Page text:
Any business, whether it’s big or small, can gain a lot from just a little press coverage. As the old saying goes, no press is bad press, and while that’s true in most cases, it’s always better to have the press on your side when building your brand. Developing and cultivating relationships can take time, yet can lead to big things in terms of press coverage. Scottsdale public relations firms who have already established relationships with the press are a great place to seek help in media coverage management.
Developing Relationships with the Press
If you have the press on your side, no matter what the story is you will get the benefit of the doubt, which is huge in terms of branding. In order to build a healthy relationship with members of the media, start slow and be consistent. Think of this process as the Tortoise and the Hare. While the Hare will race to meet every media member available and rush into conversations about press releases and press coverage, the Tortoise will cultivate these relationships before making a business move.
Don’t go after every member of the media in the beginning. As with building links for Search Engine Marketing, or strategically planning your advertising platforms, seek out members of the media who have written or spoken about your industry, who have a well received audience of their own, and who have good reputations. As with seeking out social media influencers, if this person is going to represent your brand you’ll need them to be perfect for the job.
Everyone who is in the business of business doesn’t do something for nothing, if you catch my drift, so offer assistance and friendship to this member of the media that you’re building a relationship with. If they ask a favor of you, try to make it happen, and don’t ask for anything in return until you’ve established a strong relationship.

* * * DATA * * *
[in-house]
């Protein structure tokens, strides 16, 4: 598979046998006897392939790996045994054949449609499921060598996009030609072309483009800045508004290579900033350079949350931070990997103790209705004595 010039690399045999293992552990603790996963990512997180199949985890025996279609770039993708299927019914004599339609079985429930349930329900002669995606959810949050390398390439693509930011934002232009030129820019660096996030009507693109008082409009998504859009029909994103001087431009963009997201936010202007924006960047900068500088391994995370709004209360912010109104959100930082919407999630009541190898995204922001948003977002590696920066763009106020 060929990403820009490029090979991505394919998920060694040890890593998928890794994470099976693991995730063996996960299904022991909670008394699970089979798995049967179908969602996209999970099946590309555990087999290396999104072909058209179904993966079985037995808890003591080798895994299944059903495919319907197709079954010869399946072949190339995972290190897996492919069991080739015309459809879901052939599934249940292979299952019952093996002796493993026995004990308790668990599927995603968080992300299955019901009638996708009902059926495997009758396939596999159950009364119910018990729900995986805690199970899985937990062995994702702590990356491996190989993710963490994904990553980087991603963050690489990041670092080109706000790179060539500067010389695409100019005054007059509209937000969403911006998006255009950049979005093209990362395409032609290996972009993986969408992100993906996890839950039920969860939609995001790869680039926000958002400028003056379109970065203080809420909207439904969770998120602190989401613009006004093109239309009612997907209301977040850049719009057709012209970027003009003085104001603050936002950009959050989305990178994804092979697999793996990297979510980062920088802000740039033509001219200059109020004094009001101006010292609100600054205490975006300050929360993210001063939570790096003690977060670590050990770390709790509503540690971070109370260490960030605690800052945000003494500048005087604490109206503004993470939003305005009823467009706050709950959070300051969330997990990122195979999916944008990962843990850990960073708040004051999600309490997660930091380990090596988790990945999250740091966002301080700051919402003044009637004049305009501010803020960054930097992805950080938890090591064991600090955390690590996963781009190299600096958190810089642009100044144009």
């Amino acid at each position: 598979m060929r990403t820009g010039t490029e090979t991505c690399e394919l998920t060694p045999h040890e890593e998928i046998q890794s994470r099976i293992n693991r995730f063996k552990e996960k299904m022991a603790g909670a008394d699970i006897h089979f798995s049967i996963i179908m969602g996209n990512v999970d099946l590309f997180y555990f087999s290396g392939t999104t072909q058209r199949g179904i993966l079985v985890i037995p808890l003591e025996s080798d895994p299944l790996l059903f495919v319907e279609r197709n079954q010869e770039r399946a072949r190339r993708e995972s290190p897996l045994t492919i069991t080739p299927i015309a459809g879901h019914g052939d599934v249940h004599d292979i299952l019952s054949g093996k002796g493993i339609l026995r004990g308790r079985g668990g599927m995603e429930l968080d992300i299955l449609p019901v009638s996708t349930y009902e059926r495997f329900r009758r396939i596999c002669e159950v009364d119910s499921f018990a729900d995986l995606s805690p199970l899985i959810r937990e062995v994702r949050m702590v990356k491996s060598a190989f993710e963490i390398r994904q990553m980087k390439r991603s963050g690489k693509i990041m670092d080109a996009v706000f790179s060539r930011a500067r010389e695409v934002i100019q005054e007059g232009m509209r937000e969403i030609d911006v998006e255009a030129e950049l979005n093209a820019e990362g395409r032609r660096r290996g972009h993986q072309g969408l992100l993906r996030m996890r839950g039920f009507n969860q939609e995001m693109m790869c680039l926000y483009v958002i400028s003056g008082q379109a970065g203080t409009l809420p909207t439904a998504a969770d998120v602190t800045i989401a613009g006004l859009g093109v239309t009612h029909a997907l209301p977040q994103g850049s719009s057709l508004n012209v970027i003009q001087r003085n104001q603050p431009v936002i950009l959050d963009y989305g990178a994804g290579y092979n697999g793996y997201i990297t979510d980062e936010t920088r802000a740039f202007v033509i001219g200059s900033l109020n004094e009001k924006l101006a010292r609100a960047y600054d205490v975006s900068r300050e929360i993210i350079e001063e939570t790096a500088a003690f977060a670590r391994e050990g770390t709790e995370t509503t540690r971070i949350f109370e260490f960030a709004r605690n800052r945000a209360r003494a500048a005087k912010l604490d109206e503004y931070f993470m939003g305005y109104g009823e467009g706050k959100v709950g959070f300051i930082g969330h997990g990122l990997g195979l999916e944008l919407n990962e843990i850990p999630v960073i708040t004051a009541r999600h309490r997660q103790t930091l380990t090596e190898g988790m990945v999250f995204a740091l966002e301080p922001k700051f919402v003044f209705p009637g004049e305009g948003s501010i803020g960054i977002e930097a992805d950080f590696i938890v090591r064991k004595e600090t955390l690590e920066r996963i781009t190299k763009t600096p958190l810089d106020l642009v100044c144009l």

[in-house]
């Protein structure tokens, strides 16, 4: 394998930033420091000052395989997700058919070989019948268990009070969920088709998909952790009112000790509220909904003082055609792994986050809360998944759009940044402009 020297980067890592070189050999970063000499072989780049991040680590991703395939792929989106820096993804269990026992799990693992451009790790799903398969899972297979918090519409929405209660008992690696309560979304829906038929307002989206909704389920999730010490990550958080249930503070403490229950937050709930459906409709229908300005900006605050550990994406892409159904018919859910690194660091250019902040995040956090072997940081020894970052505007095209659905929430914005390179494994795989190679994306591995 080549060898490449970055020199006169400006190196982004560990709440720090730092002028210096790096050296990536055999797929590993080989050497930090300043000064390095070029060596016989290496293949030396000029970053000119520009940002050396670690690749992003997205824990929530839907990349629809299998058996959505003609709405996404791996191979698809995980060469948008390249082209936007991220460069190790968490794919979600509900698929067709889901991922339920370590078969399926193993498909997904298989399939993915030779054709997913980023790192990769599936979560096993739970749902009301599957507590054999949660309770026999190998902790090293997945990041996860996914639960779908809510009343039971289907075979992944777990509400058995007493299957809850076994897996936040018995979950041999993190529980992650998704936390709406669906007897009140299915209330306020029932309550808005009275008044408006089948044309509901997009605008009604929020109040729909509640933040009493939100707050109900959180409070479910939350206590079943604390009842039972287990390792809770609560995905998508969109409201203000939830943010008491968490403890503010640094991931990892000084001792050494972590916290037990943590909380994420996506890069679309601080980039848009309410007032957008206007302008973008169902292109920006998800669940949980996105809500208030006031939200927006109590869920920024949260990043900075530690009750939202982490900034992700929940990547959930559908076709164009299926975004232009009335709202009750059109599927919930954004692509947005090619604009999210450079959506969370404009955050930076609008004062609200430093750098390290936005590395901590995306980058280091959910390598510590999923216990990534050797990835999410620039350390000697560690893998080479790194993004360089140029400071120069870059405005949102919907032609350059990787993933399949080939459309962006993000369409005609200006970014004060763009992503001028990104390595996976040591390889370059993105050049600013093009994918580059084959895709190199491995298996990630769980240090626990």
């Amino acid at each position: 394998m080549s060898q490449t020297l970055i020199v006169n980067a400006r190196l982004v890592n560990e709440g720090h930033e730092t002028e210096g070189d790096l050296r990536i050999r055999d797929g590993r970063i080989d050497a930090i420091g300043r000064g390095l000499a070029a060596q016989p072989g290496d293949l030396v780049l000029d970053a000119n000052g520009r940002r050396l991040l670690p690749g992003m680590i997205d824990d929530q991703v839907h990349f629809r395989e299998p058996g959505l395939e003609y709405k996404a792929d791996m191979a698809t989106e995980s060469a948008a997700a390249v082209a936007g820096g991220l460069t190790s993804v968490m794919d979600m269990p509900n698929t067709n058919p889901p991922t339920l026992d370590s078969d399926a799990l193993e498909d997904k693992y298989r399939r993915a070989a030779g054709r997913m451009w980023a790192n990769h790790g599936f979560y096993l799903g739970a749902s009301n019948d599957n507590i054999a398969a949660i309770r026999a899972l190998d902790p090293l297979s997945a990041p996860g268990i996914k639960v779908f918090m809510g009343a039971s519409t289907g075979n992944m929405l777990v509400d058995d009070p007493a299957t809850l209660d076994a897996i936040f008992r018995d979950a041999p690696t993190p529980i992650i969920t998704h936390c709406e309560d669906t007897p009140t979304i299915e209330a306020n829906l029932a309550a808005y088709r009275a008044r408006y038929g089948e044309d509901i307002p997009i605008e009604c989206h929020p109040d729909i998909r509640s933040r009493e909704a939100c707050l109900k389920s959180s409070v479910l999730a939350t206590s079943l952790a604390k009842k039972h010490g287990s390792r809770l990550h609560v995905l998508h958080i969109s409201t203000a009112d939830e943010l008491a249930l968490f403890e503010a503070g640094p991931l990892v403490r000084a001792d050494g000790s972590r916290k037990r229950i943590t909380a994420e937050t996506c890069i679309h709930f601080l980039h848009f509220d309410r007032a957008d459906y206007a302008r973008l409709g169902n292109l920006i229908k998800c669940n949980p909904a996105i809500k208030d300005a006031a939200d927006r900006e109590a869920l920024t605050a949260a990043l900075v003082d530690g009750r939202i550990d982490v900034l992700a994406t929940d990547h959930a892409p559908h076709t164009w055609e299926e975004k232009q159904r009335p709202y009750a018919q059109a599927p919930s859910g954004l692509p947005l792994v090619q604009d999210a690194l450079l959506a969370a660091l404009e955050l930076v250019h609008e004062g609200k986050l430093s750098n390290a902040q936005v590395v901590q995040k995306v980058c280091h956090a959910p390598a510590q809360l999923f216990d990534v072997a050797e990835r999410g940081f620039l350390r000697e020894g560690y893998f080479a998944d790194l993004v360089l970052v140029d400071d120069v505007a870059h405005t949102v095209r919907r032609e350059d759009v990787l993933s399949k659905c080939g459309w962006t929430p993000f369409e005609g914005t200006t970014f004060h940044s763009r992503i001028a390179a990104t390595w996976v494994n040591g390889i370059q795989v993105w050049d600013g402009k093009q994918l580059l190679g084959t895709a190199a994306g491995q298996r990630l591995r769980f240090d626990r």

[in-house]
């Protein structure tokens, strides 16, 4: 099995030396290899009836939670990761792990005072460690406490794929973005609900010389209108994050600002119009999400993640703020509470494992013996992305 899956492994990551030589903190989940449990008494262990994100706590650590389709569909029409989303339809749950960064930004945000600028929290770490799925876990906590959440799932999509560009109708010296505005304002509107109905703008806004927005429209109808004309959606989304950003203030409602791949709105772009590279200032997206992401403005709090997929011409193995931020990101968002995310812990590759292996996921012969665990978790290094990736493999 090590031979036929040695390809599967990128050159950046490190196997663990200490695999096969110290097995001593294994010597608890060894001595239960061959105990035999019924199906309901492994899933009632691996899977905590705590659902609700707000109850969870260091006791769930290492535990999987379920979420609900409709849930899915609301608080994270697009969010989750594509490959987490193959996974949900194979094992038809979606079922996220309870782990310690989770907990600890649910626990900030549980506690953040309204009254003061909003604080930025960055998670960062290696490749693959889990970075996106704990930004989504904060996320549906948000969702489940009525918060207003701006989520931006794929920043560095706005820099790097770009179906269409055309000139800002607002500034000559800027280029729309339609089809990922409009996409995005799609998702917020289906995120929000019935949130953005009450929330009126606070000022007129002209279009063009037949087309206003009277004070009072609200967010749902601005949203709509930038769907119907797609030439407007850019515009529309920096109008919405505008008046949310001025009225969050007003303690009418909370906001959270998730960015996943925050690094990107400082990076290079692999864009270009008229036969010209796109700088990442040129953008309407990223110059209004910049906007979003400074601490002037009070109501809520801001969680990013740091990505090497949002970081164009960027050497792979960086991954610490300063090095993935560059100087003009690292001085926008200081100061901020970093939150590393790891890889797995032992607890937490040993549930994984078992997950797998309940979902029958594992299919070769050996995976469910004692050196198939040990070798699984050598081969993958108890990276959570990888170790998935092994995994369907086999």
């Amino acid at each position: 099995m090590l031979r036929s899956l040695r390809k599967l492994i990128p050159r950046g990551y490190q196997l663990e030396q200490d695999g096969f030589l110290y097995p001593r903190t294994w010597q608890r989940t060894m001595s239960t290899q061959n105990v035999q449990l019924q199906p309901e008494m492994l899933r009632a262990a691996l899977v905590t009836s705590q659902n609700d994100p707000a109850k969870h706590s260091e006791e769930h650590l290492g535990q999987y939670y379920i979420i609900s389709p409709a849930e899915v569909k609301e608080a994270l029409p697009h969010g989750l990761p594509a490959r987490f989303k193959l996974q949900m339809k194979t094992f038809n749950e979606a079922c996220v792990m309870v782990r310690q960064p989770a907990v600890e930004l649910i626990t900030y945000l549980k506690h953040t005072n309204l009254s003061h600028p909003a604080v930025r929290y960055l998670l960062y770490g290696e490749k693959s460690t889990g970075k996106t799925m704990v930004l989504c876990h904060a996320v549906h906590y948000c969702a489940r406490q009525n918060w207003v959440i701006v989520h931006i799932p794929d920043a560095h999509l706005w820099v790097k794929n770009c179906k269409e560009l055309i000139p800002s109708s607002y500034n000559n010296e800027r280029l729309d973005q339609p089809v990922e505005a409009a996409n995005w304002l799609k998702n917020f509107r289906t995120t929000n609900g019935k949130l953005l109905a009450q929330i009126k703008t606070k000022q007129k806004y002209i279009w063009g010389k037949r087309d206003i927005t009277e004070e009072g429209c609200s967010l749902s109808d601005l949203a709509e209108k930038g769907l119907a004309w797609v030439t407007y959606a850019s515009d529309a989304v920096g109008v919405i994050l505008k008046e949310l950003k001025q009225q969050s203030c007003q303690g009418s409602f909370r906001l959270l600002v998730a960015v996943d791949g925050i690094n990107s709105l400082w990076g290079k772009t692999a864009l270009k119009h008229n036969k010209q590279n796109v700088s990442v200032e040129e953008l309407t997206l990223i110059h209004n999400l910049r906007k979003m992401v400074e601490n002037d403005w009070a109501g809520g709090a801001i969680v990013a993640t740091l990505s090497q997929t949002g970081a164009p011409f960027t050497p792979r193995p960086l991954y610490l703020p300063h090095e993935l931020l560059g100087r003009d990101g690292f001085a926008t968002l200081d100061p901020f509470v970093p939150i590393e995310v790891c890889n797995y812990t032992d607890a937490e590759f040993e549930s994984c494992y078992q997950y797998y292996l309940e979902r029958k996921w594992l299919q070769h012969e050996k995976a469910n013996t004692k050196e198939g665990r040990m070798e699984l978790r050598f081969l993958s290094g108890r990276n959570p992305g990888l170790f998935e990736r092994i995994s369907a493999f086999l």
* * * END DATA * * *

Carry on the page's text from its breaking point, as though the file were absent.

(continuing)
Pitching to the Media
Once you’ve cultivated that relationship, over a matter of weeks or months, and you feel that relationship is strong enough, offer them your story. One of the main reasons that so many business professionals turn to public relations firms is simply due to the fact that those individuals will have spent many years building relationships with members of the press.
Even if you have a strong relationship with the reporter and feel comfortable enough to pitch a story, don’t expect that reporter to jump on it if it’s just like everyone else’s story. As with everything else in advertising and marketing, you must be creative and unique. Your story is your brand, and it must convey the right message.
Understand what questions that reporter will ask before you pitch the story. Questions such as who will this story appeal to? How will that audience react? Make sure that you do your due diligence to have all of the answers the reporter will need. By making their life easier and having the information, you will have a greater chance of getting your story told by the media.
Getting reporters and members of the media to accept and ‘run with the story’ is difficult, which is why many leave it to public relations firms who have years of experience with this process. However, it can be done with enough time, dedication, patience and energy.